If you can't remember a day in which Americans remembered so much, your mind is not deceiving you. A recent study shows that the rate of dementia is falling nationwide. Dementia is a debilitating brain disease that causes a gradual decline in memory and thinking ability, mostly affecting people over the age of 65.
Dementia rates have fallen nearly 25 percent since 2000, which coincides with an increase in life expectancy of 2.1 years since then. This decrease in dementia is due to higher rates of education and better heart health, according to the report. Because Americans are more educated than ever before, we find ourselves with better job prospects and lifelong, stimulating intellectual hobbies.
With 15 percent of the US population over the age of 65, it is important to understand how a better quality of life as we age can affect the estate planning process.
Assets need to go further
At 65 years old, we can begin collecting Social Security benefits, but that money alone is not enough to live on. Therefore, we rely on 401(K) plans and long-term savings accounts to live out our golden years. Can your assets and investments accommodate an increased life expectancy?
Healthcare directives, powers of attorney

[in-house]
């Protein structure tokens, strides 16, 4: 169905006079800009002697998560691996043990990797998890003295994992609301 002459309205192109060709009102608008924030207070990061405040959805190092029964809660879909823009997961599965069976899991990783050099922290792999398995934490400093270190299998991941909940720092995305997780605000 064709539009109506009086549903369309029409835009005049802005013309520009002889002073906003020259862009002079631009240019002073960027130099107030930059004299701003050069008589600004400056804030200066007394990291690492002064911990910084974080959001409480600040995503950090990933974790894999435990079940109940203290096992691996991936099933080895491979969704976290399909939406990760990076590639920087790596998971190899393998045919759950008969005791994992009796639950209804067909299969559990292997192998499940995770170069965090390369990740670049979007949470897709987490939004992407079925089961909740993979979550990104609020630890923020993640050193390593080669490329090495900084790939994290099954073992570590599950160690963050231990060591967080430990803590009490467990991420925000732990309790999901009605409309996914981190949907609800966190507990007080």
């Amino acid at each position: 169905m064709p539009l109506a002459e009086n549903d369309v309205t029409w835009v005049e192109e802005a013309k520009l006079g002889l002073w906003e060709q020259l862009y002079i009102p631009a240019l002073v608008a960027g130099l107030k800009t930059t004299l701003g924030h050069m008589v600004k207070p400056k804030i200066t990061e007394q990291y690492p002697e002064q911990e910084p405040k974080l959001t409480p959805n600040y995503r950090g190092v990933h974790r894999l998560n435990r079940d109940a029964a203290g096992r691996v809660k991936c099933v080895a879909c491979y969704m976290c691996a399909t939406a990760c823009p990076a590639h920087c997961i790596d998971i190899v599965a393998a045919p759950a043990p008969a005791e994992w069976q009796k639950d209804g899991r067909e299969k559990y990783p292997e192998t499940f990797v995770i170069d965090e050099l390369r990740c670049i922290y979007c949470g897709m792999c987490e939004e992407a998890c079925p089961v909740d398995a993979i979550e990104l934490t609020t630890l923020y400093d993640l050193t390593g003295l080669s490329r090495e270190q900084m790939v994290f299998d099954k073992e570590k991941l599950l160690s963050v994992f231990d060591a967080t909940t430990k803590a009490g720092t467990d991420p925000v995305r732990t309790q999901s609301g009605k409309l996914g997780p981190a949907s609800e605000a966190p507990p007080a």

If you have not discussed your end of life wishes with your loved ones, you can include a healthcare directive as part of your will and estate plan. You can designate an executor of your directive through a power of attorney. This person will ensure that your wishes are carried out as you intend.
It is important to discuss different healthcare scenarios that could occur. Consider your family history with specific ailments and think about what each one could mean for your estate.
Although Americans are living longer and healthier lives, that is not a reason to delay estate planning. 50 percent of adults in the United States die without an estate plan. That means your property could be split in a way in which you hadn't intended.
Although discussing issues related to the end of life can be uncomfortable, it can save your family from having to make hard decisions during a time of grief. Death in the family can bring uncertainty, but with an estate plan in place, you can give your family members the peace of mind that your best interests will not be forgotten.